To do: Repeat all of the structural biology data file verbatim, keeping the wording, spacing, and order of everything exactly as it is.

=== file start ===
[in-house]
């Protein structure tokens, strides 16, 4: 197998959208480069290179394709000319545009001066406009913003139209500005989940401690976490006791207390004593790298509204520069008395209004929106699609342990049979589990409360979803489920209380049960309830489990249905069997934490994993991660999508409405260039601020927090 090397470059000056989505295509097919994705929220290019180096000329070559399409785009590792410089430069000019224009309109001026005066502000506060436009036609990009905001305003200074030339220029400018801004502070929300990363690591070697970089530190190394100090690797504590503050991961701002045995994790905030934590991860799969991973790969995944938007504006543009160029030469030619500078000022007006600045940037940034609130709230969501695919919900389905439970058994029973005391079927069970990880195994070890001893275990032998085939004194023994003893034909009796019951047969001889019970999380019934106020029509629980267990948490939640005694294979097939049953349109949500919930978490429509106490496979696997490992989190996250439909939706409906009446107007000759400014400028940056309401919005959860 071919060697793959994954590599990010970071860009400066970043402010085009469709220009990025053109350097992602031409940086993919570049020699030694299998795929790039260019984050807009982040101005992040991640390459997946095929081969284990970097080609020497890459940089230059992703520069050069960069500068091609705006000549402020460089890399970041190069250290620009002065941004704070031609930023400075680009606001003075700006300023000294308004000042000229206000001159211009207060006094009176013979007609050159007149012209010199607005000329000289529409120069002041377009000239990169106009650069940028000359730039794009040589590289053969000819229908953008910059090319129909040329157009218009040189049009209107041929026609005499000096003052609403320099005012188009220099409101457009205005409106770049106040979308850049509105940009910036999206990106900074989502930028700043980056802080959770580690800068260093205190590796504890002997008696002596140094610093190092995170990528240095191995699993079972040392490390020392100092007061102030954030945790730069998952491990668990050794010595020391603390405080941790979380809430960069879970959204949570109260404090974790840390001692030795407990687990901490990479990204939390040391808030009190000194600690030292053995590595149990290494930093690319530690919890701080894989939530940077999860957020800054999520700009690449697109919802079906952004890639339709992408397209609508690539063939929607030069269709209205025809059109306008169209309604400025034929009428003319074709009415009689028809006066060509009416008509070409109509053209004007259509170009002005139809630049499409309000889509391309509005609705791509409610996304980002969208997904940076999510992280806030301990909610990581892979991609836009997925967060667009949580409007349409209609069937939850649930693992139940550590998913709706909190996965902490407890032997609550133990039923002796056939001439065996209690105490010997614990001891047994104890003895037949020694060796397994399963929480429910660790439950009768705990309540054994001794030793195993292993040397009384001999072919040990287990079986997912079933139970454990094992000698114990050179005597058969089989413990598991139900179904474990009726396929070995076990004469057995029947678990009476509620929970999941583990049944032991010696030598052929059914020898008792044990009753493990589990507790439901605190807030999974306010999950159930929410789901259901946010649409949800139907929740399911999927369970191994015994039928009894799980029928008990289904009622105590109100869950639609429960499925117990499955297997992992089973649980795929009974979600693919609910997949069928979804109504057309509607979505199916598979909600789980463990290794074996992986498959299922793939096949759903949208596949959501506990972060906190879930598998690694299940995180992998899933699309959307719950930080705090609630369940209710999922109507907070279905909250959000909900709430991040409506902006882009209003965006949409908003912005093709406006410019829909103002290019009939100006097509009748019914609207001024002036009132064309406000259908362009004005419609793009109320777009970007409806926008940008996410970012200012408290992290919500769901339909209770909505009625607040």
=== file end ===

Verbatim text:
[in-house]
């Protein structure tokens, strides 16, 4: 197998959208480069290179394709000319545009001066406009913003139209500005989940401690976490006791207390004593790298509204520069008395209004929106699609342990049979589990409360979803489920209380049960309830489990249905069997934490994993991660999508409405260039601020927090 090397470059000056989505295509097919994705929220290019180096000329070559399409785009590792410089430069000019224009309109001026005066502000506060436009036609990009905001305003200074030339220029400018801004502070929300990363690591070697970089530190190394100090690797504590503050991961701002045995994790905030934590991860799969991973790969995944938007504006543009160029030469030619500078000022007006600045940037940034609130709230969501695919919900389905439970058994029973005391079927069970990880195994070890001893275990032998085939004194023994003893034909009796019951047969001889019970999380019934106020029509629980267990948490939640005694294979097939049953349109949500919930978490429509106490496979696997490992989190996250439909939706409906009446107007000759400014400028940056309401919005959860 071919060697793959994954590599990010970071860009400066970043402010085009469709220009990025053109350097992602031409940086993919570049020699030694299998795929790039260019984050807009982040101005992040991640390459997946095929081969284990970097080609020497890459940089230059992703520069050069960069500068091609705006000549402020460089890399970041190069250290620009002065941004704070031609930023400075680009606001003075700006300023000294308004000042000229206000001159211009207060006094009176013979007609050159007149012209010199607005000329000289529409120069002041377009000239990169106009650069940028000359730039794009040589590289053969000819229908953008910059090319129909040329157009218009040189049009209107041929026609005499000096003052609403320099005012188009220099409101457009205005409106770049106040979308850049509105940009910036999206990106900074989502930028700043980056802080959770580690800068260093205190590796504890002997008696002596140094610093190092995170990528240095191995699993079972040392490390020392100092007061102030954030945790730069998952491990668990050794010595020391603390405080941790979380809430960069879970959204949570109260404090974790840390001692030795407990687990901490990479990204939390040391808030009190000194600690030292053995590595149990290494930093690319530690919890701080894989939530940077999860957020800054999520700009690449697109919802079906952004890639339709992408397209609508690539063939929607030069269709209205025809059109306008169209309604400025034929009428003319074709009415009689028809006066060509009416008509070409109509053209004007259509170009002005139809630049499409309000889509391309509005609705791509409610996304980002969208997904940076999510992280806030301990909610990581892979991609836009997925967060667009949580409007349409209609069937939850649930693992139940550590998913709706909190996965902490407890032997609550133990039923002796056939001439065996209690105490010997614990001891047994104890003895037949020694060796397994399963929480429910660790439950009768705990309540054994001794030793195993292993040397009384001999072919040990287990079986997912079933139970454990094992000698114990050179005597058969089989413990598991139900179904474990009726396929070995076990004469057995029947678990009476509620929970999941583990049944032991010696030598052929059914020898008792044990009753493990589990507790439901605190807030999974306010999950159930929410789901259901946010649409949800139907929740399911999927369970191994015994039928009894799980029928008990289904009622105590109100869950639609429960499925117990499955297997992992089973649980795929009974979600693919609910997949069928979804109504057309509607979505199916598979909600789980463990290794074996992986498959299922793939096949759903949208596949959501506990972060906190879930598998690694299940995180992998899933699309959307719950930080705090609630369940209710999922109507907070279905909250959000909900709430991040409506902006882009209003965006949409908003912005093709406006410019829909103002290019009939100006097509009748019914609207001024002036009132064309406000259908362009004005419609793009109320777009970007409806926008940008996410970012200012408290992290919500769901339909209770909505009625607040």